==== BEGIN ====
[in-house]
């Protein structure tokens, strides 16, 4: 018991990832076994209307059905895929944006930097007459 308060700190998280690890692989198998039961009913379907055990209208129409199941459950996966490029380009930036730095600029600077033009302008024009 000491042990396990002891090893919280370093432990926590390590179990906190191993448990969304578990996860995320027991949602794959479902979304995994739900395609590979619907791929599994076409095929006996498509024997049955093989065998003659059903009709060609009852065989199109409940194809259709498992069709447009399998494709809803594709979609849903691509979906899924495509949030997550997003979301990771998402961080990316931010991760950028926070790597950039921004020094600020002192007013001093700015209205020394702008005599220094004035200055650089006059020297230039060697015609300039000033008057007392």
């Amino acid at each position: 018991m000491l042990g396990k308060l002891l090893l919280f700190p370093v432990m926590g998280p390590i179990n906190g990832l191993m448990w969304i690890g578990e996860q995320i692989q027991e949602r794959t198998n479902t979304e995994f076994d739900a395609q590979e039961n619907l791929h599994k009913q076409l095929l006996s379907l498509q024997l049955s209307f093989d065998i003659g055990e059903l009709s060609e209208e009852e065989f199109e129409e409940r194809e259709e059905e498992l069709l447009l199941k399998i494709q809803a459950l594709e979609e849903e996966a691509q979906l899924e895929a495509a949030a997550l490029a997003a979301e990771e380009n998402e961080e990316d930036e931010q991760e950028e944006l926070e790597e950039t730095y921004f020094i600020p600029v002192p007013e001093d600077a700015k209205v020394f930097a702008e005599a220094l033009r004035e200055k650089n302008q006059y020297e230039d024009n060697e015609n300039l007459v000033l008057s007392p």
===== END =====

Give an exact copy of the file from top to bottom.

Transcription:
[in-house]
């Protein structure tokens, strides 16, 4: 018991990832076994209307059905895929944006930097007459 308060700190998280690890692989198998039961009913379907055990209208129409199941459950996966490029380009930036730095600029600077033009302008024009 000491042990396990002891090893919280370093432990926590390590179990906190191993448990969304578990996860995320027991949602794959479902979304995994739900395609590979619907791929599994076409095929006996498509024997049955093989065998003659059903009709060609009852065989199109409940194809259709498992069709447009399998494709809803594709979609849903691509979906899924495509949030997550997003979301990771998402961080990316931010991760950028926070790597950039921004020094600020002192007013001093700015209205020394702008005599220094004035200055650089006059020297230039060697015609300039000033008057007392």
């Amino acid at each position: 018991m000491l042990g396990k308060l002891l090893l919280f700190p370093v432990m926590g998280p390590i179990n906190g990832l191993m448990w969304i690890g578990e996860q995320i692989q027991e949602r794959t198998n479902t979304e995994f076994d739900a395609q590979e039961n619907l791929h599994k009913q076409l095929l006996s379907l498509q024997l049955s209307f093989d065998i003659g055990e059903l009709s060609e209208e009852e065989f199109e129409e409940r194809e259709e059905e498992l069709l447009l199941k399998i494709q809803a459950l594709e979609e849903e996966a691509q979906l899924e895929a495509a949030a997550l490029a997003a979301e990771e380009n998402e961080e990316d930036e931010q991760e950028e944006l926070e790597e950039t730095y921004f020094i600020p600029v002192p007013e001093d600077a700015k209205v020394f930097a702008e005599a220094l033009r004035e200055k650089n302008q006059y020297e230039d024009n060697e015609n300039l007459v000033l008057s007392p």